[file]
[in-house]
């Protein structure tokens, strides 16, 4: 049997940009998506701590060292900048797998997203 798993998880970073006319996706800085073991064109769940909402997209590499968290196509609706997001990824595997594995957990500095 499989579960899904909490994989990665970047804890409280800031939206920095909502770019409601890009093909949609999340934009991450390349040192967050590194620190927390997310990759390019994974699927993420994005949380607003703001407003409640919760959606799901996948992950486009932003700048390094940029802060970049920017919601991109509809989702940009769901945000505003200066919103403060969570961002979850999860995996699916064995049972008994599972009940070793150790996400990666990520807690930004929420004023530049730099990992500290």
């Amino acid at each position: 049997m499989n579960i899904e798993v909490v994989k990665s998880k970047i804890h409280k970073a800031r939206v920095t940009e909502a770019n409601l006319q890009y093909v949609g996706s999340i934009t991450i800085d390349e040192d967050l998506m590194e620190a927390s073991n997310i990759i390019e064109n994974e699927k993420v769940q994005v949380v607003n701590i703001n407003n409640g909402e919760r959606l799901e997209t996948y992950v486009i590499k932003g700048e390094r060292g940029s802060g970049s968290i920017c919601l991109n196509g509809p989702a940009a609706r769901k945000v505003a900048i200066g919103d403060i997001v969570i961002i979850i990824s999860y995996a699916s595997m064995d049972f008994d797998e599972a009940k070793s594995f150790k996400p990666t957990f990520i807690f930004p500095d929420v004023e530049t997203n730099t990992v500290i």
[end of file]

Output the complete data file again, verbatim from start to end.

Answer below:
[in-house]
């Protein structure tokens, strides 16, 4: 049997940009998506701590060292900048797998997203 798993998880970073006319996706800085073991064109769940909402997209590499968290196509609706997001990824595997594995957990500095 499989579960899904909490994989990665970047804890409280800031939206920095909502770019409601890009093909949609999340934009991450390349040192967050590194620190927390997310990759390019994974699927993420994005949380607003703001407003409640919760959606799901996948992950486009932003700048390094940029802060970049920017919601991109509809989702940009769901945000505003200066919103403060969570961002979850999860995996699916064995049972008994599972009940070793150790996400990666990520807690930004929420004023530049730099990992500290």
């Amino acid at each position: 049997m499989n579960i899904e798993v909490v994989k990665s998880k970047i804890h409280k970073a800031r939206v920095t940009e909502a770019n409601l006319q890009y093909v949609g996706s999340i934009t991450i800085d390349e040192d967050l998506m590194e620190a927390s073991n997310i990759i390019e064109n994974e699927k993420v769940q994005v949380v607003n701590i703001n407003n409640g909402e919760r959606l799901e997209t996948y992950v486009i590499k932003g700048e390094r060292g940029s802060g970049s968290i920017c919601l991109n196509g509809p989702a940009a609706r769901k945000v505003a900048i200066g919103d403060i997001v969570i961002i979850i990824s999860y995996a699916s595997m064995d049972f008994d797998e599972a009940k070793s594995f150790k996400p990666t957990f990520i807690f930004p500095d929420v004023e530049t997203n730099t990992v500290i």